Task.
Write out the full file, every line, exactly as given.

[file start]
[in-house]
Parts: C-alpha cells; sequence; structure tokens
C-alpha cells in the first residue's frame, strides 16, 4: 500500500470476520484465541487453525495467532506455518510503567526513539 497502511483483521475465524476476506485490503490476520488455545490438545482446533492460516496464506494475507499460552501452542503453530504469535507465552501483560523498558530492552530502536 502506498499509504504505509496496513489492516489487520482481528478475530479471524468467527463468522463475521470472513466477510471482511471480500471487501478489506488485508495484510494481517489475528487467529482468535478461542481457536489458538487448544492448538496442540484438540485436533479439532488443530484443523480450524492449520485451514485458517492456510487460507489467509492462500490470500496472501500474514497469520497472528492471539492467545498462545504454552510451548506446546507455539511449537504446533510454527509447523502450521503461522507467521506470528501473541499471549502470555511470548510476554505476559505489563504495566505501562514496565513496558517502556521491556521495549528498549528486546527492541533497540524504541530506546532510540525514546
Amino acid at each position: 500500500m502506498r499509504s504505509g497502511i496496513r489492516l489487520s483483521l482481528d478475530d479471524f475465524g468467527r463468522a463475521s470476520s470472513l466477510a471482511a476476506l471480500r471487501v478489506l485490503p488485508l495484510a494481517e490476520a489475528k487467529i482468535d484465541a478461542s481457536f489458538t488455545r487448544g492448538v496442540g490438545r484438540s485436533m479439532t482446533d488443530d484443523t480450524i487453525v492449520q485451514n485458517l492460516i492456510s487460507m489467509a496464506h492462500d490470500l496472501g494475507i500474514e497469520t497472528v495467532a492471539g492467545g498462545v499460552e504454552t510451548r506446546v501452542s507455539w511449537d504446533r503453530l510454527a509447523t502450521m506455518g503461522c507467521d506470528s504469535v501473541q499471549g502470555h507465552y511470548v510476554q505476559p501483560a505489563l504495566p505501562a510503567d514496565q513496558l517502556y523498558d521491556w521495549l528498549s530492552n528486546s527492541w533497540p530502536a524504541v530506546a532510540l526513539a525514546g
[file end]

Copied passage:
[in-house]
Parts: C-alpha cells; sequence; structure tokens
C-alpha cells in the first residue's frame, strides 16, 4: 500500500470476520484465541487453525495467532506455518510503567526513539 497502511483483521475465524476476506485490503490476520488455545490438545482446533492460516496464506494475507499460552501452542503453530504469535507465552501483560523498558530492552530502536 502506498499509504504505509496496513489492516489487520482481528478475530479471524468467527463468522463475521470472513466477510471482511471480500471487501478489506488485508495484510494481517489475528487467529482468535478461542481457536489458538487448544492448538496442540484438540485436533479439532488443530484443523480450524492449520485451514485458517492456510487460507489467509492462500490470500496472501500474514497469520497472528492471539492467545498462545504454552510451548506446546507455539511449537504446533510454527509447523502450521503461522507467521506470528501473541499471549502470555511470548510476554505476559505489563504495566505501562514496565513496558517502556521491556521495549528498549528486546527492541533497540524504541530506546532510540525514546
Amino acid at each position: 500500500m502506498r499509504s504505509g497502511i496496513r489492516l489487520s483483521l482481528d478475530d479471524f475465524g468467527r463468522a463475521s470476520s470472513l466477510a471482511a476476506l471480500r471487501v478489506l485490503p488485508l495484510a494481517e490476520a489475528k487467529i482468535d484465541a478461542s481457536f489458538t488455545r487448544g492448538v496442540g490438545r484438540s485436533m479439532t482446533d488443530d484443523t480450524i487453525v492449520q485451514n485458517l492460516i492456510s487460507m489467509a496464506h492462500d490470500l496472501g494475507i500474514e497469520t497472528v495467532a492471539g492467545g498462545v499460552e504454552t510451548r506446546v501452542s507455539w511449537d504446533r503453530l510454527a509447523t502450521m506455518g503461522c507467521d506470528s504469535v501473541q499471549g502470555h507465552y511470548v510476554q505476559p501483560a505489563l504495566p505501562a510503567d514496565q513496558l517502556y523498558d521491556w521495549l528498549s530492552n528486546s527492541w533497540p530502536a524504541v530506546a532510540l526513539a525514546g